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About the Program
An Afghan Perspective From Those Who Escaped After the US Withdrawal…and Those Left Behind
For twenty years, the US provided funds and support to educate and train young Afghans to bring hope and advancement to Afghanistan in matters of peace, security, and conflict resolution; education and health care; human rights and women’s rights; and to further an emerging civil society under rule of law. This came to a crashing halt when the Taliban – claiming they were “taking back” their country – seized all of Afghanistan and reimposed a rigid, authoritarian rule that undermined all these efforts.
Hopes of a more enlightened future for Afghanistan are not lost, however. Thousands of young Afghan refugees – all of whom came of age during those two hopeful decades -- remain committed to their country. They are eager to share their perspectives on the progress that was made under American oversight, what the immediate future might hold for them, and what is happening to their families, friends and colleagues left behind.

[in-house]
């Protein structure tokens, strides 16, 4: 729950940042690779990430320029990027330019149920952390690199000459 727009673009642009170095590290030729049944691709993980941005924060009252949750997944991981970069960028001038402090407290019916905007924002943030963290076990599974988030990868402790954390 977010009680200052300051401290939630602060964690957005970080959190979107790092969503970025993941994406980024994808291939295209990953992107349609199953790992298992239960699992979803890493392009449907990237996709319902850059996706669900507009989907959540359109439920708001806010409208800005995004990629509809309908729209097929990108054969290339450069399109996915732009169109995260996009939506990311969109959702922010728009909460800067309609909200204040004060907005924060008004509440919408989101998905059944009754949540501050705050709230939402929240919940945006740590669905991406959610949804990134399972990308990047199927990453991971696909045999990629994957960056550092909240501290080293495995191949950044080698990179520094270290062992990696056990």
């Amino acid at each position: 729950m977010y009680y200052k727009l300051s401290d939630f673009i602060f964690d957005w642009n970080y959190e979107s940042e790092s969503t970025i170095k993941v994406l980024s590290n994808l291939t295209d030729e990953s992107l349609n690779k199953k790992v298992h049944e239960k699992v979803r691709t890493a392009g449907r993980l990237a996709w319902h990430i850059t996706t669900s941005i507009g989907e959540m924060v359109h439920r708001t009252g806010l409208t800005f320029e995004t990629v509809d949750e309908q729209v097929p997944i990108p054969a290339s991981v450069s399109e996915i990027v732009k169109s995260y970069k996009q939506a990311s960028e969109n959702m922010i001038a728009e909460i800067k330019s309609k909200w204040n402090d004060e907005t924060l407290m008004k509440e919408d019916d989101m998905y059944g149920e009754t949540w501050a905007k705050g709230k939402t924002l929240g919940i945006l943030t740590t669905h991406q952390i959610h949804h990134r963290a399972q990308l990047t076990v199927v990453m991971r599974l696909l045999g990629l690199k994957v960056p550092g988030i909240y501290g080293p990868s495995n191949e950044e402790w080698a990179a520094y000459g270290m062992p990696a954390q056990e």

The Indiana Council on World Affairs presents two separate programs featuring young Afghan refugees now residing in the US, Canada, and Ukraine. They will share their first-hand accounts of life in Afghanistan, their harrowing escapes, and reflections on the future of their country.
All the panelists are graduates of either the American University of Afghanistan or the American University of Central Asia. Each is now working to restart a career in a new country while attempting to help family members still in Afghanistan to find some way to leave the poverty-stricken country as the population faces hunger and cold this winter under a strict and capricious Taliban rule.
About the Panelists
Qais Faqiri, a broadcaster for Voice of America, was serving as Director of Cultural Affairs for the City of Kabul when the Taliban entered the city and barely escaped with his life.
Zahid Jalali, a diplomat, was responsible for coordinating matters pertaining to peace affairs in the office of the Deputy Foreign Minister.
Henna Shaiq, a journalist who worked with the Afghan National Security Department as a media specialist, assisted with the evacuation of the more than 1000 AUAF alumni.
About the Moderator
Dr. Kenneth Holland, former senior civilian adviser to the NATO mission in Afghanistan and President Emeritus of the American University of Afghanistan (AUAF) in Kabul, will moderate this discussion with three panelists who describe their personal experiences studying and working in Afghanistan prior to the US withdrawal and reflect on the country’s future under Taliban rule.